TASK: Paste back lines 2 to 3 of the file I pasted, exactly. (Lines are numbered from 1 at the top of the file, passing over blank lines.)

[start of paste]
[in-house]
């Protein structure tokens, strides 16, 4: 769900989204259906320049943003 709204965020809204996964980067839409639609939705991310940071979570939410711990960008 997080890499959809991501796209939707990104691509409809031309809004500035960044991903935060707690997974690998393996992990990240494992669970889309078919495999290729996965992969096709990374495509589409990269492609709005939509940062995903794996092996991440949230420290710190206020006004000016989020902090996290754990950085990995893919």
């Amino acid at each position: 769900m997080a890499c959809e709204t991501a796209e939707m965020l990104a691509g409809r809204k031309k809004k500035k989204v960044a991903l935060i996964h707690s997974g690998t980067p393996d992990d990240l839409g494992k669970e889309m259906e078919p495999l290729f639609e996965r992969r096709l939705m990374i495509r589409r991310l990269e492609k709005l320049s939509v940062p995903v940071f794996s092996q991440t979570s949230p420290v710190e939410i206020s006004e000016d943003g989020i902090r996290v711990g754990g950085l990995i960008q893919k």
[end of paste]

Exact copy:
């Protein structure tokens, strides 16, 4: 769900989204259906320049943003 709204965020809204996964980067839409639609939705991310940071979570939410711990960008 997080890499959809991501796209939707990104691509409809031309809004500035960044991903935060707690997974690998393996992990990240494992669970889309078919495999290729996965992969096709990374495509589409990269492609709005939509940062995903794996092996991440949230420290710190206020006004000016989020902090996290754990950085990995893919």
């Amino acid at each position: 769900m997080a890499c959809e709204t991501a796209e939707m965020l990104a691509g409809r809204k031309k809004k500035k989204v960044a991903l935060i996964h707690s997974g690998t980067p393996d992990d990240l839409g494992k669970e889309m259906e078919p495999l290729f639609e996965r992969r096709l939705m990374i495509r589409r991310l990269e492609k709005l320049s939509v940062p995903v940071f794996s092996q991440t979570s949230p420290v710190e939410i206020s006004e000016d943003g989020i902090r996290v711990g754990g950085l990995i960008q893919k």